Munich’s Galleries Are Inviting Their International Counterparts for a Month-Long Collaborative Project. Here’s What You Won’t Want to Miss

Galleries throughout the city will be welcoming guest curators and artists for a dazzling array of shows.

Installation view by KAYA, Fondazione Memmo, Rome, Italy, 2018.
Installation view by KAYA, Fondazione Memmo, Rome, Italy, 2018. Courtesy of the artists and Deborah Schamoni.

Munich will have you know it’s not Berlin, thank you very much—and that’s not a bad thing.

The city, which prizes itself on being the cool grownup in the room (think edgy without acting out), holds some of of the biggest state and private collections in Germany. On top of that, with big companies like Siemens and BMW fueling its economy, it is home a generations of collectors, who don’t just look, but buy.

That spirit underpins the city’s month long art takeover, Various Others, an initiative that brings together local galleries with international ones for collaborative projects. Among the visitors this year will be the likes of London’s Hollybush Gardens, ShangHART from Shanghai, and New York-based galleries Gavin Brown’s Enterprise and Sperone Westwater.

With events and exhibitions taking place all month, there’s a lot to see. To set you on your way, we’ve picked five collaborations you’ll definitely want to prioritize.

 

Computer und Papier” at Jahn und Jahn

Felix Thiele, Handy 750 (2018). Courtesy of the artist.

Felix Thiele, Handy 750 (2018). Courtesy of the artist.

This gallery formed in 2017 when Fred Jahn and Matthias Jahn’s galleries joined forces. Whereas Matthias pours his attention into emerging artists, Fred continues to cultivate renowned postwar German artists such as Georg Baselitz and Gerhard Richter.

For Various Others, the gallery will be presenting a mix of emerging and established artists in Computer und Papier, an exhibition looking at the interactions between digital media and the traditional medium of paper.

Featuring works by Thomas Baldischwyler, Soyon Jung, Albert Oehlen, Laura Owens, Avery Singer, and Felix Thiele, the show wonders how the new digital economy informs artists, and how paper can benefit from digital tools. The results are more complicated than you may have guessed.

 

Augustas Serapinas & Malte Zenses” at Sperling

Augustas Serapinas, Late Autumn in Magunai (2018). Courtesy of Emalin Gallery.

Augustas Serapinas, Late Autumn in Magunai (2018). Courtesy of Emalin Gallery.

Artists Augustas Serapinas and Malte Zenses will be the focus of this collaboration between London’s Emalin gallery and Sperling gallery in Munich.

The heady show will include Zenses’s paintings, which translate personal experiences into abstract codes, and Serapinas’s sculptures, which expose hidden architectural elements and histories, and elaborate on how architecture creates social relationships that often remain obscured.

 

Andrea Büttner” at Barbara Gross Galerie

Andrea Büttner, Beggar, (2016). Courtesy of Galerie Sabine Kunst.

Andrea Büttner, Beggar (2016). Courtesy of Galerie Sabine Kunst.

In another London–Munich collaboration, Barbara Gross Galerie is welcoming Hollybush Gardens for an exhibition of work by German artist Andrea Büttner. On view will be Büttner’s “Beggars” woodcut series, which depicts veiled figures in cowering postures, forcing us to question relationships between poverty and shame.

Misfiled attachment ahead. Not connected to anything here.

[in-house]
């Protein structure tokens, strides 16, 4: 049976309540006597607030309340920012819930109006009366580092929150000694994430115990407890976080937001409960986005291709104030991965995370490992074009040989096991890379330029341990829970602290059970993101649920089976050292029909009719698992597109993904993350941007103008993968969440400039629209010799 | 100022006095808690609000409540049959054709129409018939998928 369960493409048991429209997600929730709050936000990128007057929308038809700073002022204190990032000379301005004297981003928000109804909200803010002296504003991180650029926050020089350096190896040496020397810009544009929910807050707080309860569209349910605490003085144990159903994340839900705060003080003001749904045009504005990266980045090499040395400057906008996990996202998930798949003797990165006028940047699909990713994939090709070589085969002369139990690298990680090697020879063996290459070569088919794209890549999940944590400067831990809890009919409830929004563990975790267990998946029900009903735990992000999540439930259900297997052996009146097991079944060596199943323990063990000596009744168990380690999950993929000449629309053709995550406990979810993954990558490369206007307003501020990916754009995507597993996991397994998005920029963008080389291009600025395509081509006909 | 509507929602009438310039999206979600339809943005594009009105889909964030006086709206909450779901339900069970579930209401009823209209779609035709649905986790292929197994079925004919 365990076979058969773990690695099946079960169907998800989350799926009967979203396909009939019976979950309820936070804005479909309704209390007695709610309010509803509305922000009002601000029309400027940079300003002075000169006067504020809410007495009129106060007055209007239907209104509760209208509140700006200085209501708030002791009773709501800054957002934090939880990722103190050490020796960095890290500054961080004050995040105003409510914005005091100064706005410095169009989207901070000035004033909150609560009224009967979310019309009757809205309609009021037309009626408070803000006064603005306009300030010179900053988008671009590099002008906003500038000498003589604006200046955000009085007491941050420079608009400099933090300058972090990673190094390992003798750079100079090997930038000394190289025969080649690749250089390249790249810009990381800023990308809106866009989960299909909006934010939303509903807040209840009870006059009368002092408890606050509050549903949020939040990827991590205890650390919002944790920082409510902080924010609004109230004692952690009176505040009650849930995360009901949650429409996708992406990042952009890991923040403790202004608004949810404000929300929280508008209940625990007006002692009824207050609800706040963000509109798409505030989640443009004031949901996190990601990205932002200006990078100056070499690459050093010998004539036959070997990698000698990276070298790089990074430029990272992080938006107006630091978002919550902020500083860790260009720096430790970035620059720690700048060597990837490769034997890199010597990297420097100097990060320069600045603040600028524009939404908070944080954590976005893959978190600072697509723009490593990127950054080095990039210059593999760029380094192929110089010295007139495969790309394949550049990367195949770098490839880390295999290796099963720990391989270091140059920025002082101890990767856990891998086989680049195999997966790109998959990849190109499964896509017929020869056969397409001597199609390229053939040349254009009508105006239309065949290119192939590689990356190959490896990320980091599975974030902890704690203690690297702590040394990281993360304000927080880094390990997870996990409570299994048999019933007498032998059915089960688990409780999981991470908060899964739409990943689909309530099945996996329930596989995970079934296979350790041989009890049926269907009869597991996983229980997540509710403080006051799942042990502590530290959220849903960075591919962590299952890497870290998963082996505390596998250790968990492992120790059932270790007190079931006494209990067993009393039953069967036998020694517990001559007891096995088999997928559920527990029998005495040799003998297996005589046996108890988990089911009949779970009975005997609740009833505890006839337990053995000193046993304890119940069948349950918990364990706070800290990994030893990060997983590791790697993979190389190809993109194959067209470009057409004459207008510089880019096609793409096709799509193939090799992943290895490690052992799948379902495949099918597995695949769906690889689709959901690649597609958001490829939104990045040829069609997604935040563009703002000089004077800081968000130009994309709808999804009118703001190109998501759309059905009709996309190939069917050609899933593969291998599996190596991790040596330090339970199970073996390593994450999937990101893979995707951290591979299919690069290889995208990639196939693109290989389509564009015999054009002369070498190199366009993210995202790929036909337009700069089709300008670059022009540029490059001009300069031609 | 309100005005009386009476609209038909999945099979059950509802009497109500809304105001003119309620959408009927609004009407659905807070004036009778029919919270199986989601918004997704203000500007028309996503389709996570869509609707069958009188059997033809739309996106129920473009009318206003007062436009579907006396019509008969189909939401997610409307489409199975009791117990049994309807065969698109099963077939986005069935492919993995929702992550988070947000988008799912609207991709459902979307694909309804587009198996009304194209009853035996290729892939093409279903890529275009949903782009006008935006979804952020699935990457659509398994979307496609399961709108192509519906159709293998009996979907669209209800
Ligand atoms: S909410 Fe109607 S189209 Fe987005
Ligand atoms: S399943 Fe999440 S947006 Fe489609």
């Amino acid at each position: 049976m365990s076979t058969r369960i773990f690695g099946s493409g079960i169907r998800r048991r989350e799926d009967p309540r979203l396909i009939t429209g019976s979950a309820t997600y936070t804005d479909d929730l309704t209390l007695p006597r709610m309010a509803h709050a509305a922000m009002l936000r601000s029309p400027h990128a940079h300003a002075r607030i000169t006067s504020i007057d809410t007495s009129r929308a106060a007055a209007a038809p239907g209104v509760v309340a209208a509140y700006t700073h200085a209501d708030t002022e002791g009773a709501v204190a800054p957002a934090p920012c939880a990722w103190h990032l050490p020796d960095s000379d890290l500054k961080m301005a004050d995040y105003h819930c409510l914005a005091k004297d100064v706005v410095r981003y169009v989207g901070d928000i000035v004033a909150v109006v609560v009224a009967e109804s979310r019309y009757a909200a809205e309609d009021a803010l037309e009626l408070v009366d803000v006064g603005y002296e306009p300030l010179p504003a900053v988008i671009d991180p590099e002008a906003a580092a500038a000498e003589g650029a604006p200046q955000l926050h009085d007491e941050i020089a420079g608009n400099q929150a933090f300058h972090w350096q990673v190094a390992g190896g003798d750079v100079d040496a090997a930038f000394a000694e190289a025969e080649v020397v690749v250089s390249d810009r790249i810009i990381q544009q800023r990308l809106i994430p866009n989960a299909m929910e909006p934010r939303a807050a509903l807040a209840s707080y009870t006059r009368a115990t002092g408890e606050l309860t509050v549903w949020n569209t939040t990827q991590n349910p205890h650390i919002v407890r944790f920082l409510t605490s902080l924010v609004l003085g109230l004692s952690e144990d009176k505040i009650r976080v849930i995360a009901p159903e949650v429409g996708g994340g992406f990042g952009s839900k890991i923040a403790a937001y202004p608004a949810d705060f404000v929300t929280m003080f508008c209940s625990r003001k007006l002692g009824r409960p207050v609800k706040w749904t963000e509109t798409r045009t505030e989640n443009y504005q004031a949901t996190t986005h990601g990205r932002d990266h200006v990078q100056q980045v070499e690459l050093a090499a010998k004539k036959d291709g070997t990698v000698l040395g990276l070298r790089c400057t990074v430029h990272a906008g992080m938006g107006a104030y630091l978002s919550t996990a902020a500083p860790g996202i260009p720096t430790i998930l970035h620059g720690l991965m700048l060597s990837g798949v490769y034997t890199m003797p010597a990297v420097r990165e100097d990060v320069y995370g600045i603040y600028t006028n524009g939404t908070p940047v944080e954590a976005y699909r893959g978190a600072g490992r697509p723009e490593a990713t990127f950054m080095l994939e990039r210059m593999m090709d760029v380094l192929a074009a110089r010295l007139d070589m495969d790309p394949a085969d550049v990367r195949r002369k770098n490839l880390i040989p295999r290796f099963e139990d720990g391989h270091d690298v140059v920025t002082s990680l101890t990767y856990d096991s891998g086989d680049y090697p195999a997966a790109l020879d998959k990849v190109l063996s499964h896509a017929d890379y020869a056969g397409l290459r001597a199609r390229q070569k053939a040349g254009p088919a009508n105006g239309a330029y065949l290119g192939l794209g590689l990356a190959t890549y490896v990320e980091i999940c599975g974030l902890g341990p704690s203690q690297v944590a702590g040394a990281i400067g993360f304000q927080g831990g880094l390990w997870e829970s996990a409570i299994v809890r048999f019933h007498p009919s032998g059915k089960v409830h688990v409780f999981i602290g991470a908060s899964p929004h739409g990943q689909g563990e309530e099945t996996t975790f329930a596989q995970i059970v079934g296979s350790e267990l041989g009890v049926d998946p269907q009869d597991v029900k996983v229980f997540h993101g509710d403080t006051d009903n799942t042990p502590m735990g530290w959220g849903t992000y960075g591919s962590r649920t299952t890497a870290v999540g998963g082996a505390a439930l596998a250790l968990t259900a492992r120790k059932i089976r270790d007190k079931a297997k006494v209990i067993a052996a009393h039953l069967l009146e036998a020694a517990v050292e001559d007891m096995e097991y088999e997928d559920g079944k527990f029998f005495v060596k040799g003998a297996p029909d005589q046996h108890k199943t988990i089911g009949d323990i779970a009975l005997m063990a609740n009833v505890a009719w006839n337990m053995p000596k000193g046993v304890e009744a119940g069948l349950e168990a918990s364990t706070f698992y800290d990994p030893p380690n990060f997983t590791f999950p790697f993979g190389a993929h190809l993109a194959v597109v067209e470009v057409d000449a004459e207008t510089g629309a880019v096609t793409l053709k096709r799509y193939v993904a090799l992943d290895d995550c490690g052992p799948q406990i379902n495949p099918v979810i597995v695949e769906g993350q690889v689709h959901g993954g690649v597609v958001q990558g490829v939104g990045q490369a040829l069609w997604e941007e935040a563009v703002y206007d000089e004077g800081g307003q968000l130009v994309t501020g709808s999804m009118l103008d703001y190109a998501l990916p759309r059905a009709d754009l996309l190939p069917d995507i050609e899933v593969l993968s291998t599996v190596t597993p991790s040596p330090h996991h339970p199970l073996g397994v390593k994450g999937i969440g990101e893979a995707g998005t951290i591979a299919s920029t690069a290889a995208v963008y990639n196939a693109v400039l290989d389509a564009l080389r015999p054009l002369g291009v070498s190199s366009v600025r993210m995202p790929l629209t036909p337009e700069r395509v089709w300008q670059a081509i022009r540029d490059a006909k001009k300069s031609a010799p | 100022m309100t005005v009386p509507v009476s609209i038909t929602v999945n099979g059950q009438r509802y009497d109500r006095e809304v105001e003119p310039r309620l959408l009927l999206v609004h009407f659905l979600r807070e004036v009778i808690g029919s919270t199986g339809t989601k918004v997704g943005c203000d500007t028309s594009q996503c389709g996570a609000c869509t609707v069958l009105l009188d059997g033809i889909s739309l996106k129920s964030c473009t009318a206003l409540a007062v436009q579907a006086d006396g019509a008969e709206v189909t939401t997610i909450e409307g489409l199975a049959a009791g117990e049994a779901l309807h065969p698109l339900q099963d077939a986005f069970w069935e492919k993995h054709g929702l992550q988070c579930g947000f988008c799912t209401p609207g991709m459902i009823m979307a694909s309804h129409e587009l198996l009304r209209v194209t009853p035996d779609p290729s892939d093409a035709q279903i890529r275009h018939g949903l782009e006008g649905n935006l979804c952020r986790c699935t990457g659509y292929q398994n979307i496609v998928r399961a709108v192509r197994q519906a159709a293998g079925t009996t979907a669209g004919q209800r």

Alongside these are “iPhone Etchings” by Büttner that capture her finger tracings. Reminiscent of abstract paintings, the prints link our virtual and digital movements to the “IRL” body. What’s more? Her prints will be installed against a playful and Instagram-friendly room dressed in yellow velour wall coverings.

 

Paul Morrison: Dahlia” and “Attercliffe™” at Galerie Sabine Knust

A work by Paul Morrison. Courtesy of Galerie Sabine Kunst.

A work by Paul Morrison. Courtesy of Galerie Sabine Kunst.

Founded in 1982, Galerie Sabine Knust is a Munich gallery stalwart, but one that stills exists on the edge of the contemporary art scene. For his two-pronged project through the gallery, British artist Paul Morrison will set up a Victorian bank branch and bring together many of the leading players of the contemporary British art scene.

Meanwhile, a selection of Morrison’s latest creations, which combine appropriated images from botanical studies, still life images, films, and works of architecture, will be on view.

 

“KAYA” and “Paul Gondry” at Deborah Schamoni Gallery

KAYA (Kerstin Brätsch and Debo Eilers), Take Hell-Raiser (black) (2019) Courtesy of the artists and Deborah Schamoni.

KAYA (Kerstin Brätsch and Debo Eilers), Take Hell-Raiser (black) (2019). Courtesy of the artists and Deborah Schamoni.

For Various Others, Munich’s Deborah Schamoni gallery is partnering with MX Gallery from New York for two promising presentations.

The first will showcase the work of the artist duo known as KAYA (Kerstin Brätsch and Debo Eilers), who conceive of their paintings and sculptures as the primary materials of a larger conceptual and multidisciplinary project.

Also on view will be the dark-ages-informed painting and video work of Paul Gondry, whose creations take place in a fictional (but quite unimaginable) dying civilization afflicted by gluttonous despondency.

Various Others runs from September 12–October 13 at venues throughout the city, with opening weekend from September 12–14, which includes a number of events.


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